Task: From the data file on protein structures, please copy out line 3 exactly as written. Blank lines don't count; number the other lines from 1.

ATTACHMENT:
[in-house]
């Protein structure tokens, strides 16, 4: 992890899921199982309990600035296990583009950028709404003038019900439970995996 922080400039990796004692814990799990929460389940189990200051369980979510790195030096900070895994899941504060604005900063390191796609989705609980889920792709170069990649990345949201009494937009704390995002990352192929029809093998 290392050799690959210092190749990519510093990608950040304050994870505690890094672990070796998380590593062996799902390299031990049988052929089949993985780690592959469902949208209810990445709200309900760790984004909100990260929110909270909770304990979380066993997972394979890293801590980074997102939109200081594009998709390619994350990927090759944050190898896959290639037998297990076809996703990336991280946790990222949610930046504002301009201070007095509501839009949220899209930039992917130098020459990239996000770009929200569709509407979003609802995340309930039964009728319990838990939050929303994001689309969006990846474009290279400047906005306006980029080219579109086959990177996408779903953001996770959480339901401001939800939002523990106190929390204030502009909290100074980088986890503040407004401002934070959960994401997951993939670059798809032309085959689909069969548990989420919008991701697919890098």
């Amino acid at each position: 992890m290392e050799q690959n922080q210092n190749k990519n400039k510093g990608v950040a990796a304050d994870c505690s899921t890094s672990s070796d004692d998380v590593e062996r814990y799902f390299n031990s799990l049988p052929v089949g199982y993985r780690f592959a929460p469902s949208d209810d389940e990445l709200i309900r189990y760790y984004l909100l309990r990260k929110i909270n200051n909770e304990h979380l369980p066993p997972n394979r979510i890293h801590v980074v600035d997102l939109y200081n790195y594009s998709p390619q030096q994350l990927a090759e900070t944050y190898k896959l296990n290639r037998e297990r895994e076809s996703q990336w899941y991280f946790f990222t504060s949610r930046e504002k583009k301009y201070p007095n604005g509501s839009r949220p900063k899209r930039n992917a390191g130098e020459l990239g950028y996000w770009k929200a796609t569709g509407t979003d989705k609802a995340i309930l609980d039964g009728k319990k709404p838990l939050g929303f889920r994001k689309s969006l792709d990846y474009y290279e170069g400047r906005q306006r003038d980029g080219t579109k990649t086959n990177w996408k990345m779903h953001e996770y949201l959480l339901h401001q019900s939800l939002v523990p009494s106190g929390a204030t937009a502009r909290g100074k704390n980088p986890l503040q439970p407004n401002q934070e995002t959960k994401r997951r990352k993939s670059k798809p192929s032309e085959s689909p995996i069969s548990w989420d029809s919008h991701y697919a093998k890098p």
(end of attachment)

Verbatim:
């Amino acid at each position: 992890m290392e050799q690959n922080q210092n190749k990519n400039k510093g990608v950040a990796a304050d994870c505690s899921t890094s672990s070796d004692d998380v590593e062996r814990y799902f390299n031990s799990l049988p052929v089949g199982y993985r780690f592959a929460p469902s949208d209810d389940e990445l709200i309900r189990y760790y984004l909100l309990r990260k929110i909270n200051n909770e304990h979380l369980p066993p997972n394979r979510i890293h801590v980074v600035d997102l939109y200081n790195y594009s998709p390619q030096q994350l990927a090759e900070t944050y190898k896959l296990n290639r037998e297990r895994e076809s996703q990336w899941y991280f946790f990222t504060s949610r930046e504002k583009k301009y201070p007095n604005g509501s839009r949220p900063k899209r930039n992917a390191g130098e020459l990239g950028y996000w770009k929200a796609t569709g509407t979003d989705k609802a995340i309930l609980d039964g009728k319990k709404p838990l939050g929303f889920r994001k689309s969006l792709d990846y474009y290279e170069g400047r906005q306006r003038d980029g080219t579109k990649t086959n990177w996408k990345m779903h953001e996770y949201l959480l339901h401001q019900s939800l939002v523990p009494s106190g929390a204030t937009a502009r909290g100074k704390n980088p986890l503040q439970p407004n401002q934070e995002t959960k994401r997951r990352k993939s670059k798809p192929s032309e085959s689909p995996i069969s548990w989420d029809s919008h991701y697919a093998k890098p």